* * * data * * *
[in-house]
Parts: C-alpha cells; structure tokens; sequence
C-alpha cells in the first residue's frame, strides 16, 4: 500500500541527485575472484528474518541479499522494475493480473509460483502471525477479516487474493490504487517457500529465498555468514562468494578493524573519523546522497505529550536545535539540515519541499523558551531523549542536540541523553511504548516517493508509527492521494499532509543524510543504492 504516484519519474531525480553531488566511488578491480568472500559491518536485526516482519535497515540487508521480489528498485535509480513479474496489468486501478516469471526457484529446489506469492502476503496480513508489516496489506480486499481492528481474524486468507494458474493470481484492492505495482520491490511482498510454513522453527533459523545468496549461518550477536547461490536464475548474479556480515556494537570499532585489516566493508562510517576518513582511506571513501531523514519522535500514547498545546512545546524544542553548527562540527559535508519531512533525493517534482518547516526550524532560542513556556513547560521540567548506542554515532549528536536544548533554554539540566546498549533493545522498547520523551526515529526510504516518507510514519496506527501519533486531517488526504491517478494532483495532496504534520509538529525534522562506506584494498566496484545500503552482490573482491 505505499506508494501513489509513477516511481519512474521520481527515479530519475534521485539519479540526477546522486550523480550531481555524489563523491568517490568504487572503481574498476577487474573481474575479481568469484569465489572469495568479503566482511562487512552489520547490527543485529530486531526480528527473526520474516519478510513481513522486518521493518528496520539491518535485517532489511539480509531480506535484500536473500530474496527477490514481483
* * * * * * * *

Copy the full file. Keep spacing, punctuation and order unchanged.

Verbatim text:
[in-house]
Parts: C-alpha cells; structure tokens; sequence
C-alpha cells in the first residue's frame, strides 16, 4: 500500500541527485575472484528474518541479499522494475493480473509460483502471525477479516487474493490504487517457500529465498555468514562468494578493524573519523546522497505529550536545535539540515519541499523558551531523549542536540541523553511504548516517493508509527492521494499532509543524510543504492 504516484519519474531525480553531488566511488578491480568472500559491518536485526516482519535497515540487508521480489528498485535509480513479474496489468486501478516469471526457484529446489506469492502476503496480513508489516496489506480486499481492528481474524486468507494458474493470481484492492505495482520491490511482498510454513522453527533459523545468496549461518550477536547461490536464475548474479556480515556494537570499532585489516566493508562510517576518513582511506571513501531523514519522535500514547498545546512545546524544542553548527562540527559535508519531512533525493517534482518547516526550524532560542513556556513547560521540567548506542554515532549528536536544548533554554539540566546498549533493545522498547520523551526515529526510504516518507510514519496506527501519533486531517488526504491517478494532483495532496504534520509538529525534522562506506584494498566496484545500503552482490573482491 505505499506508494501513489509513477516511481519512474521520481527515479530519475534521485539519479540526477546522486550523480550531481555524489563523491568517490568504487572503481574498476577487474573481474575479481568469484569465489572469495568479503566482511562487512552489520547490527543485529530486531526480528527473526520474516519478510513481513522486518521493518528496520539491518535485517532489511539480509531480506535484500536473500530474496527477490514481483